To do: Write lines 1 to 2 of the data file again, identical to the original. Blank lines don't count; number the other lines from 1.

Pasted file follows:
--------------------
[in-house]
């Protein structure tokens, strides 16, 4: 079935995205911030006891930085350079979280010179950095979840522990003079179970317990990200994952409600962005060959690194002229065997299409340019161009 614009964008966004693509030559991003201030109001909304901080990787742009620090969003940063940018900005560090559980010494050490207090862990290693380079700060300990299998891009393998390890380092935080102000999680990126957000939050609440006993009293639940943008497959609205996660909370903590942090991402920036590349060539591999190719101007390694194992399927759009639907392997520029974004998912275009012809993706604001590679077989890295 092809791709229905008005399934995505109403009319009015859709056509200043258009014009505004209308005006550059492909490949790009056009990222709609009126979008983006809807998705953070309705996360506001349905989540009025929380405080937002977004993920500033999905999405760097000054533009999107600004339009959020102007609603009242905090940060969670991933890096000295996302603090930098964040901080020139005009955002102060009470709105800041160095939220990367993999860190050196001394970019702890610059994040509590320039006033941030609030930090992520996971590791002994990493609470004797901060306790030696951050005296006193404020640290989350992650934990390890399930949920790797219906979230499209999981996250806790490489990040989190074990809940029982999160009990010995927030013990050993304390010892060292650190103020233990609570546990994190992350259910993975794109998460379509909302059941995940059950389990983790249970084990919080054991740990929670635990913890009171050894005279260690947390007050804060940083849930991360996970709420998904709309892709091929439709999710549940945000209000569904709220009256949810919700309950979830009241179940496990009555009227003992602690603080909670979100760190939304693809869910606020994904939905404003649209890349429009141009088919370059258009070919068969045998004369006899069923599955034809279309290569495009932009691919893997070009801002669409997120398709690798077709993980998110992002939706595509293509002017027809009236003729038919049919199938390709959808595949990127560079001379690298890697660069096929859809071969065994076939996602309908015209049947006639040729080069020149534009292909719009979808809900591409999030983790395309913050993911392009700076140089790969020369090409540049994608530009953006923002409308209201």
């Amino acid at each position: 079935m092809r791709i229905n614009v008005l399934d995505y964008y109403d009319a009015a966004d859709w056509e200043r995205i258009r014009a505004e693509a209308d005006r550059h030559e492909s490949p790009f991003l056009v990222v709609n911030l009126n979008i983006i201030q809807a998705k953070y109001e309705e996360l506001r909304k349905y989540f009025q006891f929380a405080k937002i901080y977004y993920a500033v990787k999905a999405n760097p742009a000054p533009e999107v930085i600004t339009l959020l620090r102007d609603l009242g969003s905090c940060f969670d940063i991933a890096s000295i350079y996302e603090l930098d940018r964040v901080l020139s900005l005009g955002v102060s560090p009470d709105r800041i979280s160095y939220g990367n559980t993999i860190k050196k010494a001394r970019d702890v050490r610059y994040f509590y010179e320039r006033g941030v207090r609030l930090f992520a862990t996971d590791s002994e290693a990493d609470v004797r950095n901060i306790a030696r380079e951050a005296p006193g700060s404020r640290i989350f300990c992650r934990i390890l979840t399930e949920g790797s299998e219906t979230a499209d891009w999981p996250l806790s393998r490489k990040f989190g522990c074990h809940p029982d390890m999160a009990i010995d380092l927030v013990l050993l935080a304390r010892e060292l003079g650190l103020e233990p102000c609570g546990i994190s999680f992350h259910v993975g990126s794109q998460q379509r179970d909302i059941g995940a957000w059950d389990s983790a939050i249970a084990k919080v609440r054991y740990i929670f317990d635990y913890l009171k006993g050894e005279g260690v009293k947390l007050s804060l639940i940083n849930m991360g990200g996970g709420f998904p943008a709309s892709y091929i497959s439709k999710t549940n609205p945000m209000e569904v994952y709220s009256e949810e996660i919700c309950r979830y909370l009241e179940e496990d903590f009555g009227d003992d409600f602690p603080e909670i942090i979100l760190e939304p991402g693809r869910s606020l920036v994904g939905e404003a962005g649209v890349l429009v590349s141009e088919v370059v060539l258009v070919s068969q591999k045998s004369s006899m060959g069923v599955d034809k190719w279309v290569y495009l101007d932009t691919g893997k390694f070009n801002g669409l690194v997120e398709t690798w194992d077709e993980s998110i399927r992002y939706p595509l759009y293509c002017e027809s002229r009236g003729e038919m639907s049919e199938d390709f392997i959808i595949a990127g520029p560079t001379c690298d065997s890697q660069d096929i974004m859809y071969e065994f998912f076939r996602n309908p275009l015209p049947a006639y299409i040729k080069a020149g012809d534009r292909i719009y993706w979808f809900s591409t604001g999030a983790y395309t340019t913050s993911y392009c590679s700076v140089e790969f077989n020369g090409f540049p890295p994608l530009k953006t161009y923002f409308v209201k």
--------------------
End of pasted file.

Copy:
[in-house]
């Protein structure tokens, strides 16, 4: 079935995205911030006891930085350079979280010179950095979840522990003079179970317990990200994952409600962005060959690194002229065997299409340019161009 614009964008966004693509030559991003201030109001909304901080990787742009620090969003940063940018900005560090559980010494050490207090862990290693380079700060300990299998891009393998390890380092935080102000999680990126957000939050609440006993009293639940943008497959609205996660909370903590942090991402920036590349060539591999190719101007390694194992399927759009639907392997520029974004998912275009012809993706604001590679077989890295 092809791709229905008005399934995505109403009319009015859709056509200043258009014009505004209308005006550059492909490949790009056009990222709609009126979008983006809807998705953070309705996360506001349905989540009025929380405080937002977004993920500033999905999405760097000054533009999107600004339009959020102007609603009242905090940060969670991933890096000295996302603090930098964040901080020139005009955002102060009470709105800041160095939220990367993999860190050196001394970019702890610059994040509590320039006033941030609030930090992520996971590791002994990493609470004797901060306790030696951050005296006193404020640290989350992650934990390890399930949920790797219906979230499209999981996250806790490489990040989190074990809940029982999160009990010995927030013990050993304390010892060292650190103020233990609570546990994190992350259910993975794109998460379509909302059941995940059950389990983790249970084990919080054991740990929670635990913890009171050894005279260690947390007050804060940083849930991360996970709420998904709309892709091929439709999710549940945000209000569904709220009256949810919700309950979830009241179940496990009555009227003992602690603080909670979100760190939304693809869910606020994904939905404003649209890349429009141009088919370059258009070919068969045998004369006899069923599955034809279309290569495009932009691919893997070009801002669409997120398709690798077709993980998110992002939706595509293509002017027809009236003729038919049919199938390709959808595949990127560079001379690298890697660069096929859809071969065994076939996602309908015209049947006639040729080069020149534009292909719009979808809900591409999030983790395309913050993911392009700076140089790969020369090409540049994608530009953006923002409308209201």